92 Rodeo hesitation and stumbling on acceleration



This problem has been hanging around like a poor relative since December and we just can’t seem to get close to the solution.

The truck runs fine when cold, but once it warms up to operating temperature I get random hesitation and stumbling,especially when accelerating. Sometimes when idling at a stop light, the idle speed will start flucuating and it will stall.

I’ve put in a few rounds of dry gas and fuel system cleaner replaced the fuel filter, 02 sensor, coolant temp sensor, checked the throttle position sensor, check the idle air control. I don’t have a problem starting, so I’m not inclined to suspect the fuel pump. The truck has been inspected and passed a PA emissions test. Exhaust is solid, and it seems to be delivering the amount of pressure out the tailpipe. Spark plugs have been checked and re-gapped.

I’m not displaying any engine codes, and the check engine light is not on. In fact, with all the other work I’ve done, it runs quite well when it’s not screwing up.

I’m running out of things to check. Last time I worked on it with my Dad (he’s a mechanic), we couldn’t get it to fail in the garage. I can only seem to get the problem to express on the road.

My Hayne’s manual has basically run out of things to tell me to test.

Any ideas will be aprecitaed.

92 Isuzu Rodeo, auto, 3.1L, auto, 172K.


The ignition coil can cause these problems of misfire.


Interesting. Especially as the truck won’t start at all right now. battery reads 12 volts at the terminals, but the voltmeter reads much less.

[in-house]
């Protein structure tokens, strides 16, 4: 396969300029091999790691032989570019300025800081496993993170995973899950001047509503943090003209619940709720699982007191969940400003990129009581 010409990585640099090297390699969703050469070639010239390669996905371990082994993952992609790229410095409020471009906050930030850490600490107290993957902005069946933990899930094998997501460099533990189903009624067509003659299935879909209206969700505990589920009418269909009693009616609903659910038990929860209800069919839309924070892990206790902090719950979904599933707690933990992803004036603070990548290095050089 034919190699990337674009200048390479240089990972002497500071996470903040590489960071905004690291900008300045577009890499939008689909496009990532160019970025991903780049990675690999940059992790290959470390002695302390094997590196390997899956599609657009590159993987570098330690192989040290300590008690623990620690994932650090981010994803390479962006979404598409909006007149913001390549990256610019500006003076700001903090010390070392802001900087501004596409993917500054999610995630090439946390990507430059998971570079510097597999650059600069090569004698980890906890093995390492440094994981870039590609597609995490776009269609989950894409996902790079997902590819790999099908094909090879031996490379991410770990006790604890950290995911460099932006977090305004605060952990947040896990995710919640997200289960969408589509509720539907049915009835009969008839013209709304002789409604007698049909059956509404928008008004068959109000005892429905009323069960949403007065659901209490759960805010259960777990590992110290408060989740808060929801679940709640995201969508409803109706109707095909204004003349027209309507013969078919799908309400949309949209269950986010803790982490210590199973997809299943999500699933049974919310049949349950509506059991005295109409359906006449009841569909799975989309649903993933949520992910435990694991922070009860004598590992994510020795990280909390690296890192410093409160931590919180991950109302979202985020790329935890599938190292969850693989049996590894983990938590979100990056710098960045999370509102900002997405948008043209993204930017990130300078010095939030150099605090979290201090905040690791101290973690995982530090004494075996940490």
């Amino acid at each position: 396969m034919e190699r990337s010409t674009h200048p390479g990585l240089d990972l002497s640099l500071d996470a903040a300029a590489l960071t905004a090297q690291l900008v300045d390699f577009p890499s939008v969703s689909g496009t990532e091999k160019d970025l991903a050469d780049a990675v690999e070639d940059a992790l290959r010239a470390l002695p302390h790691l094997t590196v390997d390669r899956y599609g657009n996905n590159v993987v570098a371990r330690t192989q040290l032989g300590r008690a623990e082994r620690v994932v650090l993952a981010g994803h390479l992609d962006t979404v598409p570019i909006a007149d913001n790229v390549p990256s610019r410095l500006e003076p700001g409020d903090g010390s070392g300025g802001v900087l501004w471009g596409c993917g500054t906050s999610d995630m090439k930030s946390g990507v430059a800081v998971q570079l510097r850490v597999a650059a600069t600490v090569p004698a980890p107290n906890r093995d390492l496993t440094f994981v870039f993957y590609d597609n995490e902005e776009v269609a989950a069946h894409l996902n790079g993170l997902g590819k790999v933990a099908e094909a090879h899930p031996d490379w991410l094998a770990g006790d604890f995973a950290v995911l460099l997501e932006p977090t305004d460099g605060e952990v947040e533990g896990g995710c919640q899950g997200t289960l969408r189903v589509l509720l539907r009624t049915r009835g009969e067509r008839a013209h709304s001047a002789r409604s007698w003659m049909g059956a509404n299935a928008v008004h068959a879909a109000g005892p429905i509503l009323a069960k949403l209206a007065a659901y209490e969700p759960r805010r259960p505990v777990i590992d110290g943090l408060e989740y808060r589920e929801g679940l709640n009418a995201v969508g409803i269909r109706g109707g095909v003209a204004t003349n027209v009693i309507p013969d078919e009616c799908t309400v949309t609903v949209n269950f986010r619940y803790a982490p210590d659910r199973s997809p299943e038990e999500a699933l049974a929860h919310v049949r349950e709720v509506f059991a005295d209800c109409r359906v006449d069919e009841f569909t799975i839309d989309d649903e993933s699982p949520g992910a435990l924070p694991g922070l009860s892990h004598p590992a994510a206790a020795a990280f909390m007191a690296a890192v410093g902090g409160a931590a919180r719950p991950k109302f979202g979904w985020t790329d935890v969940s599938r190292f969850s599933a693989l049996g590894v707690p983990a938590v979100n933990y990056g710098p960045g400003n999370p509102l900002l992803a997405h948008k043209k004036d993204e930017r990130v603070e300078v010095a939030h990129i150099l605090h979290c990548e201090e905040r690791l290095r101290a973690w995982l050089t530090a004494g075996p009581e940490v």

The Book has three resistance tests for the ignition coil. It passed all three.


The voltmeter reads much less where? Do you mean the voltage is low at the igniton coil? If you look at the wiring diagram, it should show you that the ignition coil gets voltage from the ignition switch through fuse #9. If you turn the ignition key to START, and don’t get 12 volts at the coil, the ignition switch has high reistance in that circuit. You could run a jumper wire directly to the ignition coil and see if the engine, then, runs. If it does, consider changing the ignition switch (NOT, the ignition lock).


battery reads 12 volts at the terminals, but the voltmeter reads much less.



The instrument in the dash.


The instrument reading on the dash. We had a real wicked cold snap yesterday and today. It may just be a case of a frozen gas line. There wasn’t much fuel in the tank.

There were three tests on the coil according to the book. It passed all three. But I’ll look at the voltage at the coil.


Look at the wiring diagram. The 20A Ign coil fuse is hot in Start and On, isn’t it? Turn the ignition key ON and check for 12 volts at the ign coil fuse. Turn the ignition key to START and check the ign coil fuse for 12 volts. If there isn’t power then, the ignition switch is bad.
Make sure the sensors on the intake tube and throttle body are connected.
Use a carb and throttle body cleaner in the throttle body bore and throttle plate. Use the cleaner spray generously on the idle air control valve pintle and passage.